Former President Barack Obama and first lady Michelle Obama are in "advanced negotiations" with Netflix to produce exclusive original content for the streaming service, according to The New York Times. The potential deal would give the Obamas a direct line of communication with Netflix's nearly 118 million global subscribers.
The deal is not yet finalized, nor the format of potential series and episodes, the Times reported. But it is known that the former president does not plan to use the platform as a means of addressing current President Donald Trump or the conservative backlash to his tenure at the White House, according to those with knowledge of the negotiations. Rather, the Obamas are interested in highlighting "inspirational stories."
"President and Mrs. Obama have always believed in the power of storytelling to inspire," Eric Schultz, formerly a senior adviser to President Obama, told the Times. "Throughout their lives, they have lifted up stories of people whose efforts to make a difference are quietly changing the world for the better. As they consider their future personal plans, they continue to explore new ways to help others tell and share their stories."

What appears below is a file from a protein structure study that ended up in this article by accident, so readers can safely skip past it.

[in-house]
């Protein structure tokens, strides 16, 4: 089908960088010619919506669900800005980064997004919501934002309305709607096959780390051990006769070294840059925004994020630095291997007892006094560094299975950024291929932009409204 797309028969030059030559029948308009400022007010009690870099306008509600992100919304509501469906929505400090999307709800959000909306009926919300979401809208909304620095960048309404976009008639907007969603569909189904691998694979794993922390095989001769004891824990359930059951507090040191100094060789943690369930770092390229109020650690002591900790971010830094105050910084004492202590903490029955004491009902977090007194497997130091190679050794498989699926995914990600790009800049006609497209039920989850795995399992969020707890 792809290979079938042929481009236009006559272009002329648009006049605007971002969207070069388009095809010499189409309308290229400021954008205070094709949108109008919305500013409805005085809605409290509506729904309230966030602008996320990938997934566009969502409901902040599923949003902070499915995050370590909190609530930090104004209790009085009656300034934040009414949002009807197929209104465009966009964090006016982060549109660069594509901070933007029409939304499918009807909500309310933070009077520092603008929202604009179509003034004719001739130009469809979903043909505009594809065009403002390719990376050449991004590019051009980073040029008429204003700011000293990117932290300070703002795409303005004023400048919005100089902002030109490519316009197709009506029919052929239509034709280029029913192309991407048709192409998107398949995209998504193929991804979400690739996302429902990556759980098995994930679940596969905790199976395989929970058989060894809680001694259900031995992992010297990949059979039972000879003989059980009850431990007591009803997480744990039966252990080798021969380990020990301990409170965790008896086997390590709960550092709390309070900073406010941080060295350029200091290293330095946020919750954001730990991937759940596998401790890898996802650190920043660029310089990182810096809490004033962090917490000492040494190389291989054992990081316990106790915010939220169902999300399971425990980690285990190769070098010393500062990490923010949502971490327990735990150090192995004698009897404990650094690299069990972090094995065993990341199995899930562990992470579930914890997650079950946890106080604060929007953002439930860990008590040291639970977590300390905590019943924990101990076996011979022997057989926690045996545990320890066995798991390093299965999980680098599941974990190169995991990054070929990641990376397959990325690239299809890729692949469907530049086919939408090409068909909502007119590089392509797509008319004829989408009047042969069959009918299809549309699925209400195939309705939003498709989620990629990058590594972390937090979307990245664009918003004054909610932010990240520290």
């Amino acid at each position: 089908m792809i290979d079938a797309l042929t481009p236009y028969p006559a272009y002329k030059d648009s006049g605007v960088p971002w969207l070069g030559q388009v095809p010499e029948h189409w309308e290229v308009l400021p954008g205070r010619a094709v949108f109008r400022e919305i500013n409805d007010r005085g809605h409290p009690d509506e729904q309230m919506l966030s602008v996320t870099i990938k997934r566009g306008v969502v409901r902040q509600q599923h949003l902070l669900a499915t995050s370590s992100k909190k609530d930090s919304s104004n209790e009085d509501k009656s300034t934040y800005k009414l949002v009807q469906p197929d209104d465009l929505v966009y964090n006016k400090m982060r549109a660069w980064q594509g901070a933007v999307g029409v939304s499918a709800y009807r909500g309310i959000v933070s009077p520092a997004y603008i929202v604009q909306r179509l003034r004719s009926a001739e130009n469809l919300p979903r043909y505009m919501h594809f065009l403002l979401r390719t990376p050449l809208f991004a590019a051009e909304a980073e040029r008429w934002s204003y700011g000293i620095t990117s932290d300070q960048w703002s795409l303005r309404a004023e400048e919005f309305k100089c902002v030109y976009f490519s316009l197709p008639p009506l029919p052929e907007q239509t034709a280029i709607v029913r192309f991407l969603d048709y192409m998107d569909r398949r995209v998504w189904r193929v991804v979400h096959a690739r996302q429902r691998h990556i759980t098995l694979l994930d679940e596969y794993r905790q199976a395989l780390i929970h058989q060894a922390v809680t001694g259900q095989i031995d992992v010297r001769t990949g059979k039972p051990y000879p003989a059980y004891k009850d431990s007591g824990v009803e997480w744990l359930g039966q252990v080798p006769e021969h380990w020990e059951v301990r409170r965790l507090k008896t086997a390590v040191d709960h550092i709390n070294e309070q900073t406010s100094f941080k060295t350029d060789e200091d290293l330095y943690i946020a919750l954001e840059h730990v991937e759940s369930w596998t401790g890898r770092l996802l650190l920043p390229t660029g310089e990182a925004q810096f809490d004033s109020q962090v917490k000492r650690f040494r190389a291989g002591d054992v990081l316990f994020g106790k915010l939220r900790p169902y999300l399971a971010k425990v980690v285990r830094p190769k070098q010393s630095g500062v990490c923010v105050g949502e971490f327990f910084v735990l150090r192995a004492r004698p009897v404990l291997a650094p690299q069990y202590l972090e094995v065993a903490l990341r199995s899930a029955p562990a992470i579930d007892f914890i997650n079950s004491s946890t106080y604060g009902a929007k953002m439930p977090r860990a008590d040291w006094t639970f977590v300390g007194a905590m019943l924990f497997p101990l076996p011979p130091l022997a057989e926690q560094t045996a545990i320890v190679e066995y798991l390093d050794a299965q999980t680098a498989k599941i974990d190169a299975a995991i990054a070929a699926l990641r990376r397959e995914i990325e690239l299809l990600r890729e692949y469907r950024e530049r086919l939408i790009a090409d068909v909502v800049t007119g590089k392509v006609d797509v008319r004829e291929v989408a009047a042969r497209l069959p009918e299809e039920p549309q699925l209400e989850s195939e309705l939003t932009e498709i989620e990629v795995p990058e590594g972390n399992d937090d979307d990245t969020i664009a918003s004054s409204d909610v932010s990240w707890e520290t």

The Obamas have largely shied away from the spotlight since leaving office, although both are currently writing memoirs. The book deal the former first couple signed with publisher Penguin Random House was reportedly worth more than $60 million.
While President Obama has had little traditional media experience, he "has long expressed concerns about how the flow of information — and misinformation — has the power to shape public opinion," the Times writes. "In the last several months, Mr. Obama has discussed with technology executives and wealthy investors the threats to American democracy from the manipulation of news."
"If you watch Fox News, you are living on a different planet than you are if you are listening to NPR," Obama told David Letterman on the first episode of the comedian's Netflix series. And during a forum in New Delhi, India last December, the Times quoted him as saying, "If I watch Fox News, I wouldn’t vote for me. I would watch it and say, ‘Who is that guy?'"